Tiferet sh’b’Malchut – Compassion of Majesty
“One Foot Planted.” That’s the name of a blog of a dear friend and teacher, whose body a few years back returned to the earth, whose soul is bound up in eternity and whose memory and teachings remain on the minds of many in my world. I think of this moniker often as I seek to balance those parts of myself that feel like they are ready to fly off to the ethereal realm: When I go too far into my head, or feel too much attention to the interconnectedness of the world around and the world beyond. Even when I feel an overwhelming surge of compassion, it can feel wobbly without grounding.
But with (at least) one foot planted, I can begin to connect with the grounding nature of Malchut, the divine leader within. To be sure, this is the same The feminine name of God, expounded upon in the rabbinic era and then by the Kabbalists in extensive literature on the feminine attributes of the divine. energy that I seek to cultivate when I welcome in Shabbat is the Sabbath day, the Day of Rest, and is observed from Friday night through Saturday night. Is set aside from the rest of the week both in honor of the fact that God rested on the seventh day after creating the world. On Shabbat, many Jews observe prohibitions from various activities designated as work. Shabbat is traditionally observed with festive meals, wine, challah, prayers, the reading and studying of Torah, conjugal relations, family time, and time with friends.. Malchut is the quiet confidence that notices creation and can open to the world around magnanimously, with the expectation that all is solid, no matter how fractured it may appear.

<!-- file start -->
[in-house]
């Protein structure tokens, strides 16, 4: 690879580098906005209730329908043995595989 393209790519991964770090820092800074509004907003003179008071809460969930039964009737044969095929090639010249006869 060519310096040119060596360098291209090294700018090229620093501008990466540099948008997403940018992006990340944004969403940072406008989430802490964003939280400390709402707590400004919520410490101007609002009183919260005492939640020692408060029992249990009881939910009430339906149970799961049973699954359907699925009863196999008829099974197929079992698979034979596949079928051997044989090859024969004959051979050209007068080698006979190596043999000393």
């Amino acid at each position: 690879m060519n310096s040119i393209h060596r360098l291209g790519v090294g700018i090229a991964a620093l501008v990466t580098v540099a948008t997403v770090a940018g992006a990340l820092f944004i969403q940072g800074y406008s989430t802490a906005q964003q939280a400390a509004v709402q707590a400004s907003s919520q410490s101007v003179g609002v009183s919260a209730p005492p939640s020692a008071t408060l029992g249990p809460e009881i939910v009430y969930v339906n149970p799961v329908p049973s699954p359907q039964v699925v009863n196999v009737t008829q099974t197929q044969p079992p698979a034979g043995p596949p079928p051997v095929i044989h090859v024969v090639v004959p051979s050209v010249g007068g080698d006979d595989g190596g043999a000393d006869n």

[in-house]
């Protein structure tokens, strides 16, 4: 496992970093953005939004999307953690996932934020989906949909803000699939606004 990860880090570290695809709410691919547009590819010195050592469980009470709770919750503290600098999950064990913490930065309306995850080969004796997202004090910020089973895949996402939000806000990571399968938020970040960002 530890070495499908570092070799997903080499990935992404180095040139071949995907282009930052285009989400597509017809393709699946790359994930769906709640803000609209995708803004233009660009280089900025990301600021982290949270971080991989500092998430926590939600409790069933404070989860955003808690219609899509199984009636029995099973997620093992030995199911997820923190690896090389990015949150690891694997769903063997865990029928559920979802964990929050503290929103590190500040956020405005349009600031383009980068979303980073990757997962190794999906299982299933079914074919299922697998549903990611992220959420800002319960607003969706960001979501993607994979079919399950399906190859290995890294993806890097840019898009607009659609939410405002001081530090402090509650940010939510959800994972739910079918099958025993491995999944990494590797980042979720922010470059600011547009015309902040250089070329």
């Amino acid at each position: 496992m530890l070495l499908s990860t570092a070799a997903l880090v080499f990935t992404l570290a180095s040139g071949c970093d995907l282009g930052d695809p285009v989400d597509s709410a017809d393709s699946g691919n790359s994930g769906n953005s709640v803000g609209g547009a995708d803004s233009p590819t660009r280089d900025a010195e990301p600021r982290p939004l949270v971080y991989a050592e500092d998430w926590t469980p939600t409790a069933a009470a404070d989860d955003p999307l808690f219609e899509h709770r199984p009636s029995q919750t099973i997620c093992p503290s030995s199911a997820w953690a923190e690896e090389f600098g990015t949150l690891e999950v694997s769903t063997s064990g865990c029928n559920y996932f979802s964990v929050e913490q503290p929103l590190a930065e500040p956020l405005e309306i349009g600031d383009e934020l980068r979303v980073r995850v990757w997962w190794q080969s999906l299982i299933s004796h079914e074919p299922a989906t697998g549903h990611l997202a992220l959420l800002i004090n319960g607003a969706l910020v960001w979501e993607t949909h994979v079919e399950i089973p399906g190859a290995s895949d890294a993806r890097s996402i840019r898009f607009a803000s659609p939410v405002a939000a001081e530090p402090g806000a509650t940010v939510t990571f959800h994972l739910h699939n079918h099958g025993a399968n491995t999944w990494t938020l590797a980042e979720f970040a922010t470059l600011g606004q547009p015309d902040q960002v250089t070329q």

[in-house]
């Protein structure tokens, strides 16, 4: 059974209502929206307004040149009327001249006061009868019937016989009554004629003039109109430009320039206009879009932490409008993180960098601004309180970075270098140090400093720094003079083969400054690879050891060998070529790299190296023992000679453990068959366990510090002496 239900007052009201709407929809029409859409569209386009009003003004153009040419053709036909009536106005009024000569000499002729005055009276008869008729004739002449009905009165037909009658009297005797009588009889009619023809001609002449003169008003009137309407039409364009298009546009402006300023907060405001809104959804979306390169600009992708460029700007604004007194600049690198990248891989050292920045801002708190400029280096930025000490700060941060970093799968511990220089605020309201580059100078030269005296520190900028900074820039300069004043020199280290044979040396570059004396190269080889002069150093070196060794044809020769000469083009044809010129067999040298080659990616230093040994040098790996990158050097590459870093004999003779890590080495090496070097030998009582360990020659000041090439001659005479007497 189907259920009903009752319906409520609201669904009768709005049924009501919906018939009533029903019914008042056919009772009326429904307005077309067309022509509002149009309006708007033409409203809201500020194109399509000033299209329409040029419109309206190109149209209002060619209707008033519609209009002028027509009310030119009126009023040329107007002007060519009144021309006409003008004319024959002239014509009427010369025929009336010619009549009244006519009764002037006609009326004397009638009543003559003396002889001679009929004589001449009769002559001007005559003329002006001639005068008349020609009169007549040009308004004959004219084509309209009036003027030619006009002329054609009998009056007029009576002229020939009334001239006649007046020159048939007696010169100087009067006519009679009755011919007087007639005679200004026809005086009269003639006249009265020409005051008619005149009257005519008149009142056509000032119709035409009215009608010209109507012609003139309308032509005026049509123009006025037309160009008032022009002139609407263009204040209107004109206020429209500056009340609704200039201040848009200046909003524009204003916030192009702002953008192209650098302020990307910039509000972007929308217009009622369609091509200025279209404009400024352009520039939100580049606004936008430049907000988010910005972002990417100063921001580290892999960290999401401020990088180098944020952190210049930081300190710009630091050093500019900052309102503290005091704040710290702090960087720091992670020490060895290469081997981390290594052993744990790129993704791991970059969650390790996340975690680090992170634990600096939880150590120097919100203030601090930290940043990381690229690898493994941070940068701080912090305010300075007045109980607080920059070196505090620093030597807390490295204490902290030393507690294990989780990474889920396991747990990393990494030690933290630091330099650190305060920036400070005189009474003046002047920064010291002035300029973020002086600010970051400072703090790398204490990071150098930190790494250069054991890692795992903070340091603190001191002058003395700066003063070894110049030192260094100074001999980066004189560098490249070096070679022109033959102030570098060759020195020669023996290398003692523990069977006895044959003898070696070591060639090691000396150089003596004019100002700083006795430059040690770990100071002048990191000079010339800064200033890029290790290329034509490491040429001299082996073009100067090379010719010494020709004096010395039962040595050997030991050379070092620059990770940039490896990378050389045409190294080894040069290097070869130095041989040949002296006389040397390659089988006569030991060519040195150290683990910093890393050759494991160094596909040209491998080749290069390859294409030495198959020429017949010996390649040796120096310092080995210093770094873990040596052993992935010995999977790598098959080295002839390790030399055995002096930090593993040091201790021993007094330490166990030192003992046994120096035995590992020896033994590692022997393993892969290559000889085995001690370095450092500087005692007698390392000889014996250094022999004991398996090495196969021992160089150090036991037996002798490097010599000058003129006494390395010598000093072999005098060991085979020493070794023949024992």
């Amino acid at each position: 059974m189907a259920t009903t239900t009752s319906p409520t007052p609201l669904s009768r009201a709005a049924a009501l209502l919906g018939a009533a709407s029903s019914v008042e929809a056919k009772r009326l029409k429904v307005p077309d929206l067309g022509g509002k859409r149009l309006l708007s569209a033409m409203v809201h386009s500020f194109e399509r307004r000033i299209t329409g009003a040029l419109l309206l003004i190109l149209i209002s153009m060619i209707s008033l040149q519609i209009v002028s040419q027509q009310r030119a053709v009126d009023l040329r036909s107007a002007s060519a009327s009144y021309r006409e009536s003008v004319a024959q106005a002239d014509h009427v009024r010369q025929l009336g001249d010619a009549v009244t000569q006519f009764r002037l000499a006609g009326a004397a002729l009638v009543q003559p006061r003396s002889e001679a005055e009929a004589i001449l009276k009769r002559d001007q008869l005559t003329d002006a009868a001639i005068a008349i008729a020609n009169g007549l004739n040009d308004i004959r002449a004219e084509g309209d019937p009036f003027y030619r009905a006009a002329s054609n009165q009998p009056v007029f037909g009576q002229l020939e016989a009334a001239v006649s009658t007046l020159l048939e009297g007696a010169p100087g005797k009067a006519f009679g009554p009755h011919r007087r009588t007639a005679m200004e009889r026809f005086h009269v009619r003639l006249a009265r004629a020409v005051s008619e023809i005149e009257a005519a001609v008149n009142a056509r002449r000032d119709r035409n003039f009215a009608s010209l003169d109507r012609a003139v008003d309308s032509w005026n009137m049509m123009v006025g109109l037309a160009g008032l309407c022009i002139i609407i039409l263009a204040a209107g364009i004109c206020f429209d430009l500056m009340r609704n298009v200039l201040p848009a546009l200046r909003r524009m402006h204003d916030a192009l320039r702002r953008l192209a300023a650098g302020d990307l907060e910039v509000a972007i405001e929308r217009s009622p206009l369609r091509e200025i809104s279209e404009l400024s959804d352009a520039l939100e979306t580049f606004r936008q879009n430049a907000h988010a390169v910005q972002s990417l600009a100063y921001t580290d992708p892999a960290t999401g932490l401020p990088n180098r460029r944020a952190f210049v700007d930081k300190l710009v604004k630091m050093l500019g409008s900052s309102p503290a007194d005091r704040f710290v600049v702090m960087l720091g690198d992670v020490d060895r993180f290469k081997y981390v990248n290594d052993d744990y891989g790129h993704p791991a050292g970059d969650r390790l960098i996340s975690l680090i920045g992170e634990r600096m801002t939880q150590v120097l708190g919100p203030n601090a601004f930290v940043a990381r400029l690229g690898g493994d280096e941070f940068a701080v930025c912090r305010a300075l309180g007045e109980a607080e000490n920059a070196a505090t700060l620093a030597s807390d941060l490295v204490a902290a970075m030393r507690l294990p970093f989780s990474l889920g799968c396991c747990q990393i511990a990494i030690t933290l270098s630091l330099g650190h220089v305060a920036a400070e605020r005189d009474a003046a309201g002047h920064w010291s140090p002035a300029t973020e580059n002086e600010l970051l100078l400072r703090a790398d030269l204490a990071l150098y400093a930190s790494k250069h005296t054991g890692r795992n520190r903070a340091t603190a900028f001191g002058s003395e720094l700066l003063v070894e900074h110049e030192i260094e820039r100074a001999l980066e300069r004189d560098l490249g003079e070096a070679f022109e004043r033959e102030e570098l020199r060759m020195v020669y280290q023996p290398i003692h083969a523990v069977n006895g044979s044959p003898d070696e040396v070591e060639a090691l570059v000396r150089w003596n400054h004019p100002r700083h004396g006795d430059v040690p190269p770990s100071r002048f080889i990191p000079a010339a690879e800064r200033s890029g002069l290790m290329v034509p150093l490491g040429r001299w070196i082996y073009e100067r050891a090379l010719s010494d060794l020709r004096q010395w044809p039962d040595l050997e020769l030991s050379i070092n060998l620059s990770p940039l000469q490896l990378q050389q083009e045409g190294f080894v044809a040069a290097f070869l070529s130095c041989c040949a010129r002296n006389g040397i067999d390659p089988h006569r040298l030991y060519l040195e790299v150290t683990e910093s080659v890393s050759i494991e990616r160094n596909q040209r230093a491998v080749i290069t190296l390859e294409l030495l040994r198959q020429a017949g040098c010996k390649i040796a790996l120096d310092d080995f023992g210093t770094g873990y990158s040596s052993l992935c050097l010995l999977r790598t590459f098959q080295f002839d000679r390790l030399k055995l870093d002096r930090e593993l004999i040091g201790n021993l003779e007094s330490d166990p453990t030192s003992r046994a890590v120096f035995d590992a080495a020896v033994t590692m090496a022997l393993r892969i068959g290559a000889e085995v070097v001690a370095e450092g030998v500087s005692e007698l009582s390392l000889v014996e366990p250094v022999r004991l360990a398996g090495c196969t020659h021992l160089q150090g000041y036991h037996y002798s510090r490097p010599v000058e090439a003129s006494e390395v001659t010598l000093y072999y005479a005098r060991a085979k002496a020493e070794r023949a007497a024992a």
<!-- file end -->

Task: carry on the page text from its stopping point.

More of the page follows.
Kindness and compassion are beautiful ideals, but they can tear you apart without grounding. When I can breathe deeply and feel the ground (or the floor) below, I can draw upon the regal energy of Malchut. Then the harmony and compassion of Tiferet energy have a solid place through which to flow.
With one foot planted, I can A writ of divorce. Traditionally, only a man can grant his wife a get. Liberal Jews have amended this tradition, making divorce more egalitarian. quiet, feel the flow of compassion, knowing that the next step will start a journey in the right direction.
Image by D’vorah Horn from her set of Omer Practice Cards (2016).